He scrambled back to his feet because even if he was a useless fighter, he remembered the one lesson that was drilled into him more than anything. Wounds on the front would mean he died fighting. Wounds on the back would mean he died a coward. 

He tried swinging his sword, surprised by the immense weight of it. The weapon slipped from his hand at last on the way to hitting the monster and hit with the flat of the blade. If he thought he had hit rock bottom then this was where he drilled his own way past rock bottom to center earth where the magma of the earth's core was hitting him in the face. This was Li'esco Worgana's ultimate 'oh crap' moment. 

As the monster's claws came down on him once again he didn't even try to move away. He couldn't. In a slow-motion moment, he accepted his death. In an out of body moment, he witnessed himself standing weaponless in front of this monster, eyes open and ready. He imagined his own bloody body sprawled on the gravel.

And then,

he died.

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Written by writerjess in portal Fiction
The Final Battle
There was nothing Li'esco Worgana loved more than being a hero. 

The people of his kingdom often called him Hercules and Li'esco didn't plan on disappointing them anytime soon. Which is exactly how he found himself standing in front of the single most revolting creature he had ever known to exist, tightly gripping the handle of his father's mightiest sword.

In all honestly, Li'esco didn't know how to fight monsters. He had no idea how to skillfully mix hand-eye coordination with agility, precision, and strength to save the all the onlooking peasants his family ruled. What he did know how to mix was luck, reputation, and greed to make people think he was responsible for all the greatness brought to the nation. And because they would be executed otherwise, no one ever questioned him. 

It wasn't like his father didn't try with him. Everyone in their family lineage had been a hero, but no matter the lesson, the instructor, or the weapon, Li'esco was hopeless. He couldn't strategize, he couldn't fight, he couldn't lead. The one thing his father wished more than anything was that their country would never go to war. That way, they could keep saying the heir was just a private person who didn't like to flaunt his abilities. 

But now, that wasn't an option. At this point, Li'esco's brain was in full fight of flight mode, and every single part of him was screaming flight! Except even in the heat of the moment, he knew he would have no chance against the nine-foot monster. 

The monster's skin was tinged red and was covered in boils that grew and shifted on the surface of its body. It looked like a body builder but multiplied by ten. Li'esco could spot each one of the muscles and tendons bulging outwards. The thing possessed a countless amount of solid yellow eyes that were packed tightly on the top half of the creature's face. The mouth took up the rest of the face with foam dripping out of its lips and a set of jagged, uneven teeth. And if that wasn't bad enough, while Li'esco had one blade, the creature had twenty in the place where its fingers should've been.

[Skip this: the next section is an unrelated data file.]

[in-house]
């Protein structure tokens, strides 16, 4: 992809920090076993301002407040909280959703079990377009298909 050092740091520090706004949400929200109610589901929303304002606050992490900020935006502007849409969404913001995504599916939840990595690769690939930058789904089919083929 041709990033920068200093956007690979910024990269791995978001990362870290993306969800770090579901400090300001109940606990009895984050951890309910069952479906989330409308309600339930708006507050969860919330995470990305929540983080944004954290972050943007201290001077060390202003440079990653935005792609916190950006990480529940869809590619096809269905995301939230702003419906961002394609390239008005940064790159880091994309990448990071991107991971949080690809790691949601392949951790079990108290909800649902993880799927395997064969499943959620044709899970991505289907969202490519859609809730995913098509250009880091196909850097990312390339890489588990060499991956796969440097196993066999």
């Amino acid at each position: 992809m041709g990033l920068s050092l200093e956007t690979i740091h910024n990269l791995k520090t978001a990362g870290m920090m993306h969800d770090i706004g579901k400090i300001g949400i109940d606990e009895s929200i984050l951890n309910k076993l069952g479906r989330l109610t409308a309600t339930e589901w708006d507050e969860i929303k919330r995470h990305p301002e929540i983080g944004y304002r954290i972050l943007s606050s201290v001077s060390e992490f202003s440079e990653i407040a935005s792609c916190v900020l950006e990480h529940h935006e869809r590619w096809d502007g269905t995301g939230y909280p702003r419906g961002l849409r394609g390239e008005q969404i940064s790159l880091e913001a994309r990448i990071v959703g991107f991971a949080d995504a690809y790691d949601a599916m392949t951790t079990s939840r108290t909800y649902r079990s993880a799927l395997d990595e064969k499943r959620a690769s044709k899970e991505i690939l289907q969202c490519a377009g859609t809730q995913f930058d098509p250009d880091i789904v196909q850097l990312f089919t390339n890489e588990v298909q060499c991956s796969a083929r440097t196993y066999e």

The handle of Li'esco's sword was covered in sweat to the point where he predicted the weapon would slip right out of his hand in a matter of seconds. The monster swiped a lethal claw down sloppily, no doubt testing whether Li'esco was a worthy opponent or not. It got its answer very quickly. It was a no. Li'esco just barely dodged the blades, surprising even himself, since he accepted that his feet were firmly planted in the ground. Well, even 'dodged' was a generous word. He flung his body to the side, face-planting into the dirt, a blood-curling scream escaping his lips on the way down. 

He scrambled back to his feet because even if he was a useless fighter, he remembered the one lesson that was drilled into him more than anything. Wounds on the front would mean he died fighting. Wounds on the back would mean he died a coward. 

He tried swinging his sword, surprised by the immense weight of it. The weapon slipped from his hand at last on the way to hitting the monster and hit with the flat of the blade. If he thought he had hit rock bottom then this was where he drilled his own way past rock bottom to center earth where the magma of the earth's core was hitting him in the face. This was Li'esco Worgana's ultimate 'oh crap' moment. 

As the monster's claws came down on him once again he didn't even try to move away. He couldn't. In a slow-motion moment, he accepted his death. In an out of body moment, he witnessed himself standing weaponless in front of this monster, eyes open and ready. He imagined his own bloody body sprawled on the gravel.

And then,
















he died.




#fantasy  #fiction  #adventure 
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We are a literary agency seeking fresh talent. In 200 words or more, demonstrate your writing talent. We will be in touch with any and all promising participants throughout the rest of this quarter.
Written by writerjess in portal Publishing

When Reality Fades...

We stood there, on the edge of life. Watching as time and people passed around us. 

There, we witnessed the hustle and bustle of a big city on a weekday morning. We saw dogs barking and car horns blaring. A bell dinged as another busy customer entered a shop for their morning coffee. A man ran from the police with a duffle bag over his shoulder and a can of spray paint staining his right hand. The raspy voice of a busker with an acoustic guitar traveled through the bitter, cold air. 

Human beings in heavy jackets and woolen scarves shouldered past each other without noticing what an image they were painting for stragglers like us. That's what they did, fixate on how other people think of them without ever noticing other people. Everyone lived in survival mode, no different from their animalistic ancestors, gallivanting on a mission to success, to happiness, to fulfillment.